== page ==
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Headword: *peirw=n
Adler number: pi,1462
Translated headword: making an attempt on
Vetting Status: high
[Meaning someone] making advances on, having sexual intercourse with. "They say that the Corinthian [courtesans] -- for this is making an attempt on. Aristophanes in Plutus [writes] -- "whenever a poor man happens to make an attempt on them, do not pay him any regard."[1] Also [sc. attested is the phrase] "when men made attempts on", [meaning] attempted and went after, or pursued. It is a form from the [verb] peira=n; for to make an attempt on is to make advances on a women in regard to sexual love. So it is used in this way in regard to a women. So it indicates that some are rarely successful and very few succeed.[2]
Greek Original:
*peirw=n: prosba/llwn, sunousia/zwn. ta\s *korinqi/as fasi/n: tou=to ga/r e)sti to\ peira=n. *)aristofa/nhs *plou/tw|: o(/tan tis me\n au)ta\s pe/nhs peirw=n tu/xh|, ou)de\ prose/xein to\n nou=n. kai\ *peirasa/ntwn a)ndrw=n, diapeirasa/ntwn kai\ metelqo/ntwn, h)\ e)pithdeusa/ntwn. e)sxhma/tistai de\ a)po\ tou= peira=n: peira=n ga\r to\ prosba/llein gunaiki\ peri\ th=s a)frodi/ths. troph=| ou)=n ke/xrhtai w(s e)pi\ gunaiko/s. shmai/nei ou)=n spani/ws e)pituxei=n tinas kai\ o)li/gous katorqw=sai panta/pasi.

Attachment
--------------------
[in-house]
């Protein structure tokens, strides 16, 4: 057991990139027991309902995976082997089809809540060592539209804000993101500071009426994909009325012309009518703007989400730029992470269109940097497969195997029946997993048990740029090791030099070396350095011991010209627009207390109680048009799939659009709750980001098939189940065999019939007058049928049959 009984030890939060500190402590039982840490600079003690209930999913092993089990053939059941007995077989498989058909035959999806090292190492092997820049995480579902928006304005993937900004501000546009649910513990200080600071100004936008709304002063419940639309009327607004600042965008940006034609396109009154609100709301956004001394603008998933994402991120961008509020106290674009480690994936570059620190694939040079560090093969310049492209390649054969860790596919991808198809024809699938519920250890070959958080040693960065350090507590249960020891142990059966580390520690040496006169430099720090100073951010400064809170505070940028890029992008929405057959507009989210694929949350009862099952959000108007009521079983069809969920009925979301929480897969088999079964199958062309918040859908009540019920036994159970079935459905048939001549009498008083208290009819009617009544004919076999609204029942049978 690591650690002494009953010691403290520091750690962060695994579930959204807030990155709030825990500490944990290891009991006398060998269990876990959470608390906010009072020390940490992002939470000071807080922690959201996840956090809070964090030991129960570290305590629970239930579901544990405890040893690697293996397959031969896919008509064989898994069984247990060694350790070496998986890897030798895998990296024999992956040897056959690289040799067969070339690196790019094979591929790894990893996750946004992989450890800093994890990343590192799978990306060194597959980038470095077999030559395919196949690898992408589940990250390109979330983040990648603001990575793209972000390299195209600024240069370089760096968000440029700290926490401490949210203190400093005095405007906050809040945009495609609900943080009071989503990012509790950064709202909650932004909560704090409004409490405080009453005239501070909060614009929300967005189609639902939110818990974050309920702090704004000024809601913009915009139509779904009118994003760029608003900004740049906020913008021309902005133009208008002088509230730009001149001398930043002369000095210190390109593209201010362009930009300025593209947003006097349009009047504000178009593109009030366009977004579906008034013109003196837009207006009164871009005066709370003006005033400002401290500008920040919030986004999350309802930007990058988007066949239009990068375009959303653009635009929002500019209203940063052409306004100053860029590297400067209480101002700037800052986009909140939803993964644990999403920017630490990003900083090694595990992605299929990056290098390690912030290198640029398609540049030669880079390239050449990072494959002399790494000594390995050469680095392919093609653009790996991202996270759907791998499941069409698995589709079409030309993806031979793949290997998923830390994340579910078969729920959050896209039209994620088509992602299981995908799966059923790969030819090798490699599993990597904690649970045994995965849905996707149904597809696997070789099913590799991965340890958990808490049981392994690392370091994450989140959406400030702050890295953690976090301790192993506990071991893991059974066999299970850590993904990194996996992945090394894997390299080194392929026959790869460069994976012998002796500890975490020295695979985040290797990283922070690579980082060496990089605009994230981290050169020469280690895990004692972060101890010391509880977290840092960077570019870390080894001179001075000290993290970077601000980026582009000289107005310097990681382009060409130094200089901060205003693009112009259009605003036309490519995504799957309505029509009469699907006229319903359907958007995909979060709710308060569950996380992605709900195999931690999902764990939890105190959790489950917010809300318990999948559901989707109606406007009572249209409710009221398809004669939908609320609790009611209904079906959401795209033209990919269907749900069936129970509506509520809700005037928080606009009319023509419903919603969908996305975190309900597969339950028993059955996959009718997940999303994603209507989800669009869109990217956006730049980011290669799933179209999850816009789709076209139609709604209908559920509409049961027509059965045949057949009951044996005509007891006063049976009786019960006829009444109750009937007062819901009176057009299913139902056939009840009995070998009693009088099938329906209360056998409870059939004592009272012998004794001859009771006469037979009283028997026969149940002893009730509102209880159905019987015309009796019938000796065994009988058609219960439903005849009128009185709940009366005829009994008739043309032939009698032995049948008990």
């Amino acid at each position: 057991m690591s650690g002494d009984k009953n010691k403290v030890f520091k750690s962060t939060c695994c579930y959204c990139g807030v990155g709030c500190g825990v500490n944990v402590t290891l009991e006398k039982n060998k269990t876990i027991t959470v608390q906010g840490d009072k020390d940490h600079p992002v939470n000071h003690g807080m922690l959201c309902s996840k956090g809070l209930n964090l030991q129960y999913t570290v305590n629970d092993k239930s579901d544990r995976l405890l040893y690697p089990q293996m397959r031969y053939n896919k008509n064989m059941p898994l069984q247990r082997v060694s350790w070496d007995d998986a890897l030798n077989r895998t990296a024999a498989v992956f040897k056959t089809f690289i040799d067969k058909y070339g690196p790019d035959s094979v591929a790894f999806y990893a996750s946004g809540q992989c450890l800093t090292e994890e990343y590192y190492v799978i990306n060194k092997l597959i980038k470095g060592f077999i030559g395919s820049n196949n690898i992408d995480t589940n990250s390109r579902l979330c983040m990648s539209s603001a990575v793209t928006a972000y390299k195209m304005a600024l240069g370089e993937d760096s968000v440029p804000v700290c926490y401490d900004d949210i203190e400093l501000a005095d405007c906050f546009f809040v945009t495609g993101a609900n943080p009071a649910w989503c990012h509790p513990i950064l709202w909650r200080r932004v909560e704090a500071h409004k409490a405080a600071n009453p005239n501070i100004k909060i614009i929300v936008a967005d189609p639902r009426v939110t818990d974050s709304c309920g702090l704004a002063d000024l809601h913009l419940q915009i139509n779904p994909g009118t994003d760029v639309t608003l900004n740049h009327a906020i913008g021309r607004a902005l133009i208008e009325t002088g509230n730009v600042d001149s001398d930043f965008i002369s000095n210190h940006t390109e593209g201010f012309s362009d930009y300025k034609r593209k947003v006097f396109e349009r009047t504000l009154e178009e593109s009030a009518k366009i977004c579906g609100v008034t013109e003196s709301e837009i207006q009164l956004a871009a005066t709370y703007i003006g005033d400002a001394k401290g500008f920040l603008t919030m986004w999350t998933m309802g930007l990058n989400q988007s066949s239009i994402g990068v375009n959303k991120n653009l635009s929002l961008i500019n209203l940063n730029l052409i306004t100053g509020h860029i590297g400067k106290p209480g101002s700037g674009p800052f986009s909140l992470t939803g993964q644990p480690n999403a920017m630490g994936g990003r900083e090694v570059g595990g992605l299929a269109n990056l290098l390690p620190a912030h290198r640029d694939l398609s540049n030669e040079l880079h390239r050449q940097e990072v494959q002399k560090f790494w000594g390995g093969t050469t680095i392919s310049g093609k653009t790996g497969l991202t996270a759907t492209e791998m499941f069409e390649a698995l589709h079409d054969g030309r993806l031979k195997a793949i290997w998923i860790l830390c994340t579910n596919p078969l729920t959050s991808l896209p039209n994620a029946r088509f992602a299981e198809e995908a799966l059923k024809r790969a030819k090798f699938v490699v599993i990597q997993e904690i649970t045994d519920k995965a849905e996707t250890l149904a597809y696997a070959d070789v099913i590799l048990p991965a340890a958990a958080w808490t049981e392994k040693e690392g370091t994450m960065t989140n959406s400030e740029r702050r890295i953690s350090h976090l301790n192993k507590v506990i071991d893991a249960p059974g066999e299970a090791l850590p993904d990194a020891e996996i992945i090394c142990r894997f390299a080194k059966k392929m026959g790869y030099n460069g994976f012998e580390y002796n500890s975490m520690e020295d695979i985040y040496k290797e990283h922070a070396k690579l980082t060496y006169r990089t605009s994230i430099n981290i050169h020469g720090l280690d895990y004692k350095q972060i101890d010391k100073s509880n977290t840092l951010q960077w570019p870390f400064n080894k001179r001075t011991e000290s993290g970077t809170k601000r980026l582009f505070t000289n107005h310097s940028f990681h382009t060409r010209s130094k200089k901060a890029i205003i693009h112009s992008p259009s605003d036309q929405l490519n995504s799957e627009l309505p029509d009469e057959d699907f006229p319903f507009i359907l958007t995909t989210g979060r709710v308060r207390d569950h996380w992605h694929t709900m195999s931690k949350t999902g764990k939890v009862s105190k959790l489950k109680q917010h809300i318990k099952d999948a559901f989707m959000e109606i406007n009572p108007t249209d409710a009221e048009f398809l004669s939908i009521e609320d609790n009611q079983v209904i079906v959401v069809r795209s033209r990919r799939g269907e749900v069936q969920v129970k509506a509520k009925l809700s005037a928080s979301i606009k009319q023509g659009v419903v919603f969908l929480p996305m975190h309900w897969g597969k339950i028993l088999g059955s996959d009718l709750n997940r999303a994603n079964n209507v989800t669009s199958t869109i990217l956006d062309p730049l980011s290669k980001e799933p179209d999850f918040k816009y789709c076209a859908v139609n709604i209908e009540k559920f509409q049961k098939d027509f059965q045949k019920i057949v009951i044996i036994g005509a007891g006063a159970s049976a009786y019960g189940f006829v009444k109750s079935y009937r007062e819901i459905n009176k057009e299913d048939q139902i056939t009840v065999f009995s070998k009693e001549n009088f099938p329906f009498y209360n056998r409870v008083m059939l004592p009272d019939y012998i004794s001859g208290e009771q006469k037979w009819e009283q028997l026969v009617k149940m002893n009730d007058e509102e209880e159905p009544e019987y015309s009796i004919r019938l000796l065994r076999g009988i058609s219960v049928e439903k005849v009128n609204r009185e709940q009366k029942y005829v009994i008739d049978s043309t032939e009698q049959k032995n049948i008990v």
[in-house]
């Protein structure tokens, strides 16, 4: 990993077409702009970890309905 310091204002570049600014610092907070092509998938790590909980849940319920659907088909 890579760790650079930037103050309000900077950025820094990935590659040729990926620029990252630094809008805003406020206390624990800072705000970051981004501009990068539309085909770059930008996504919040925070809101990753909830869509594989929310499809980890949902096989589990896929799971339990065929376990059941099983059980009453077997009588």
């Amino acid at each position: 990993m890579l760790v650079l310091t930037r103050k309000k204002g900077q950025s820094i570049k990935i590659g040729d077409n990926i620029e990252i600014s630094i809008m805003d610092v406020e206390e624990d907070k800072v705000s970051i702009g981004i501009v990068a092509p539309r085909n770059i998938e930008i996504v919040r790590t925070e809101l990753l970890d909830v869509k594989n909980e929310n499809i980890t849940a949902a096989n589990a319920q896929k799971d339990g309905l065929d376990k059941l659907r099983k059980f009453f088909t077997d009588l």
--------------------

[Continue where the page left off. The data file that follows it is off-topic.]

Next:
The headword (extracted from the first quotation given) is the present active participle, masculine nominative singular, of peira/w. The entry comments on the use of this verb in two Aristophanic passages: Plutus [Wealth] 150, and Knights 517.
[1] Aristophanes, Plutus 149-151, here omitting 'courtesans' (and rather awkwardly combined with a scholion on line 150); cf. epsilon 3266.
[2] An approximation of Aristophanes, Knights 517 (which actually reads pollw=n ga\r dh\ peirasa/ntwn au)th\n o)li/gois xari/sasqai), with comment derived from the uncomprehending scholia thereto; see already at pi 1452, and again chi 119. (For the differences see Dübner, 52.) The main point, unappreciated by the scholiast and again here, is that these 'many' have been trying it on, figuratively, with Comedy herself.
Friedrich Dübner. Scholia Graeca in Aristophanem: cum prolegomenis grammaticorum. Paris, 1855
Keywords: comedy; daily life; definition; dialects, grammar, and etymology; economics; ethics; gender and sexuality; geography; imagery; women
Translated by: Philip Forness on 24 February 2013@15:32:03.
Vetted by:
David Whitehead (augmented notes and keywords; tweaks and cosmetics) on 25 February 2013@04:31:41.
David Whitehead on 2 October 2013@07:52:50.
David Whitehead (another x-ref) on 5 February 2014@06:48:20.
Catharine Roth (coding) on 1 September 2021@19:12:34.


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